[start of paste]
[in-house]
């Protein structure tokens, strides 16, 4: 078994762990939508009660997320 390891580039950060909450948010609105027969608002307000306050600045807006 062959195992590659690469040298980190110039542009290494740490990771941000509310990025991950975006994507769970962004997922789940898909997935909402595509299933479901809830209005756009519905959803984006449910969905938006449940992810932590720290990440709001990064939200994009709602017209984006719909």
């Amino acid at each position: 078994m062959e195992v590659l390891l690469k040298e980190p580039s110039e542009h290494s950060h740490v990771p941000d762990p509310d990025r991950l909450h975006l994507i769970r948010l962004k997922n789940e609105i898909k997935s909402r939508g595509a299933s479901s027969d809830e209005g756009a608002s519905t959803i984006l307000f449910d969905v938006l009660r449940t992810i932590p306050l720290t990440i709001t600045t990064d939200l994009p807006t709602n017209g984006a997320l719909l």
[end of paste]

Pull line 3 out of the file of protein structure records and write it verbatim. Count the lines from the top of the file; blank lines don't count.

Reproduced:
């Amino acid at each position: 078994m062959e195992v590659l390891l690469k040298e980190p580039s110039e542009h290494s950060h740490v990771p941000d762990p509310d990025r991950l909450h975006l994507i769970r948010l962004k997922n789940e609105i898909k997935s909402r939508g595509a299933s479901s027969d809830e209005g756009a608002s519905t959803i984006l307000f449910d969905v938006l009660r449940t992810i932590p306050l720290t990440i709001t600045t990064d939200l994009p807006t709602n017209g984006a997320l719909l």